Psychotherapy of Generalized Anxiety Disorder

The recruitment status of this study is unknown because the information has not been verified recently.
Verified June 2005 by German Research Foundation.
Recruitment status was  Active, not recruiting
Sponsor:
Information provided by:
German Research Foundation
ClinicalTrials.gov Identifier:
NCT00118001
First received: June 30, 2005
Last updated: July 20, 2005
Last verified: June 2005

June 30, 2005
July 20, 2005
October 2001
Not Provided
  • At post-treatment: anxiety (Hamilton Anxiety Rating Scale, HARS), depression (Hamilton Depression Scale, HAM-D), trait-anxiety (State-Trait-Anxiety Inventory, STAI-T)
  • At 6-month follow-up: M-CIDI (Composite International Diagnostic Interview, generalized anxiety disorder section)
Same as current
Complete list of historical versions of study NCT00118001 on ClinicalTrials.gov Archive Site
  • At post-treatment, 6 and 12 month follow-ups:
  • worry (Penn State Worry Questionnaire, PSWQ)
  • general symptoms (Brief Symptom Inventory, BSI)
  • depression (Beck Depression Inventory, BDI)
  • interpersonal problems (Inventory of Interpersonal Problems – IIP)
  • meta-cognitions (Meta Cognitions Questionnaire)
  • thought suppression (White Bear Suppression Inventory) tolerance for uncertainty (Ungewissheitstoleranzskala, UGTS)
  • positive and negative affect (Positive and Negative Affect Schedule, PANAS)
  • At post-treatment: behavior assessment tests
Same as current
Not Provided
Not Provided
 
Psychotherapy of Generalized Anxiety Disorder
Worry Exposure Versus Applied Relaxation in the Treatment of Generalized Anxiety Disorder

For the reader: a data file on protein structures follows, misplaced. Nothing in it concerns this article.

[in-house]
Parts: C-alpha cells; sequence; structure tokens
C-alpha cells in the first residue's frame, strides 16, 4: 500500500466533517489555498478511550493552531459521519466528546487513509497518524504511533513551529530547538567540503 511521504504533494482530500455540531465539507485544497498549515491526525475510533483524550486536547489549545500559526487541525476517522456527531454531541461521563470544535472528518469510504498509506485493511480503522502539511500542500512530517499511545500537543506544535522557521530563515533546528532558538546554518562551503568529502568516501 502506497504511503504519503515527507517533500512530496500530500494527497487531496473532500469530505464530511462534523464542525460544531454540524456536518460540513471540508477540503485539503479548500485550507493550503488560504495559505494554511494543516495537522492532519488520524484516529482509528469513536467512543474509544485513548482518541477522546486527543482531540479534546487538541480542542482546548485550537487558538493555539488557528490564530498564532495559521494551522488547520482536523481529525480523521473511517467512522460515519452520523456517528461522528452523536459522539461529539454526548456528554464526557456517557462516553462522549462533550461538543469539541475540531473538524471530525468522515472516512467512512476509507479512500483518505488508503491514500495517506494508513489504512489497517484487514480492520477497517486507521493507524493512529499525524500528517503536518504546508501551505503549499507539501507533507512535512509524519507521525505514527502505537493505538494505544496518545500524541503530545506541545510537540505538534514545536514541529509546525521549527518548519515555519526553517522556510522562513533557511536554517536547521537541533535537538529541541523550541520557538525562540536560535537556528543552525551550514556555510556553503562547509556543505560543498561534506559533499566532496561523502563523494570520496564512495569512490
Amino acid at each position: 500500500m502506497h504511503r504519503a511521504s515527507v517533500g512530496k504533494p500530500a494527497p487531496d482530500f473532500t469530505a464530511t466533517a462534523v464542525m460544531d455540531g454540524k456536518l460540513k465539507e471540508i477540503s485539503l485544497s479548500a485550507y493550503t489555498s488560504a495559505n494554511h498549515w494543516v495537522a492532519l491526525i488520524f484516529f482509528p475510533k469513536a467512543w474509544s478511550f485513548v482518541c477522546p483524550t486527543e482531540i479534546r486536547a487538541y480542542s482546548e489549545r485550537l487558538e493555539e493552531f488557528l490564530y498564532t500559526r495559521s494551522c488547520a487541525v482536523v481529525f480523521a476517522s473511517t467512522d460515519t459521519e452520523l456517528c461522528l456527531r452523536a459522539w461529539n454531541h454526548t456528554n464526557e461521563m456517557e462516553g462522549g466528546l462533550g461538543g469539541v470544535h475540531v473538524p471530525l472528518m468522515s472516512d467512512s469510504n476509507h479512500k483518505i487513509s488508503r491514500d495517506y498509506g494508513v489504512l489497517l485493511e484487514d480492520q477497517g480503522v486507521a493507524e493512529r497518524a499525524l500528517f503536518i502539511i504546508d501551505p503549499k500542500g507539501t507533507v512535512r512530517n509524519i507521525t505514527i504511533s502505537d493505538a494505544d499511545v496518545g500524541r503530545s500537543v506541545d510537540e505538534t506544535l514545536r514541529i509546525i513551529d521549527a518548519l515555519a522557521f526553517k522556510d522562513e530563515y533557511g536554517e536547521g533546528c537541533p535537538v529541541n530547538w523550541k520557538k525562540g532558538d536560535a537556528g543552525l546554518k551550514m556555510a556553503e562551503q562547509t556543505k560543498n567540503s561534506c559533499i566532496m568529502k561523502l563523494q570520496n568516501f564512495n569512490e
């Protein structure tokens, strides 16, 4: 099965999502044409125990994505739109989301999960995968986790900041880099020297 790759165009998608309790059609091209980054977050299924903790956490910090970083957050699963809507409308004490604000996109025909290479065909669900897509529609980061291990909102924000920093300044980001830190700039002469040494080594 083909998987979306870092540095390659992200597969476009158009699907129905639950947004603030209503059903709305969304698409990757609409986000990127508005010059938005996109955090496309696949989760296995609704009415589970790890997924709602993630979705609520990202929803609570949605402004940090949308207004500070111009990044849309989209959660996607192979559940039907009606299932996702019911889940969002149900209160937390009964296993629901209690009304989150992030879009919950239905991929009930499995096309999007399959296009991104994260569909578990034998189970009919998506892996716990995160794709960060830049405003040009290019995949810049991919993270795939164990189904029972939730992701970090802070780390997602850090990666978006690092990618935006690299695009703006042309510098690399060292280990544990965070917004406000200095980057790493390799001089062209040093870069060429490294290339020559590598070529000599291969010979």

The purpose of this study is to compare the effects of worry exposure with the effects of applied relaxation in patients with generalized anxiety disorder.

Controlled treatment studies show that there is a lower efficacy of cognitive-behavioral treatment of generalized anxiety disorder (GAD) than in other anxiety disorders. The best effect sizes are found for applied relaxation (Öst), but there are only three treatment studies. Another, yet previously not tested in its pure form, approach is "worry-exposure", which aims at confronting the emotionally intensive imaginative contents of worries in GAD.

Fifty-two randomized patients with GAD as a primary diagnosis will be treated with one of the two treatments and will be compared with waiting-list patients. This treatment protocol contains 15 sessions (+/-2) and a 6 month and 12 month follow-up.

The comparisons in this study include: worry exposure versus applied relaxation versus a waiting control group.

Interventional
Phase 3
Allocation: Randomized
Endpoint Classification: Efficacy Study
Intervention Model: Parallel Assignment
Masking: Open Label
Primary Purpose: Treatment
Anxiety Disorders
  • Behavioral: Worry exposure
  • Behavioral: Applied relaxation
Not Provided
Not Provided

*   Includes publications given by the data provider as well as publications identified by ClinicalTrials.gov Identifier (NCT Number) in Medline.
 
Active, not recruiting
70
July 2006
Not Provided

Inclusion Criteria:

  • Primary Diagnosis of generalized anxiety disorder (according to impairment)
  • 18-70 years of age
  • Informed consent

Exclusion Criteria:

  • Not able to understand and speak the German language
  • Acute, unstable and severe somatic disease (DSM-IV, Axis III)
  • History of schizophrenia or bipolar disorder
  • Other mental disorders requiring treatment
  • Substance dependence within the past 12 months preceding treatment
  • Personality disorders that interfere with treatment compliance
  • Participation in any other psychotherapeutic interventions
  • Use of anxiolytics (e.g. tranquilizer, hypnotics, neuroleptics; does not include stabile use of antidepressants)
Both
18 Years to 70 Years
No
Contact information is only displayed when the study is recruiting subjects
Germany
 
NCT00118001
HO 1900/3-1, HO 1900/3-2
Not Provided
Not Provided
German Research Foundation
Not Provided
Principal Investigator: Jürgen Hoyer, PhD Technische Universität Dresden
Principal Investigator: Eni S Becker, PhD University of Nijmegen
German Research Foundation
June 2005

ICMJE     Data element required by the International Committee of Medical Journal Editors and the World Health Organization ICTRP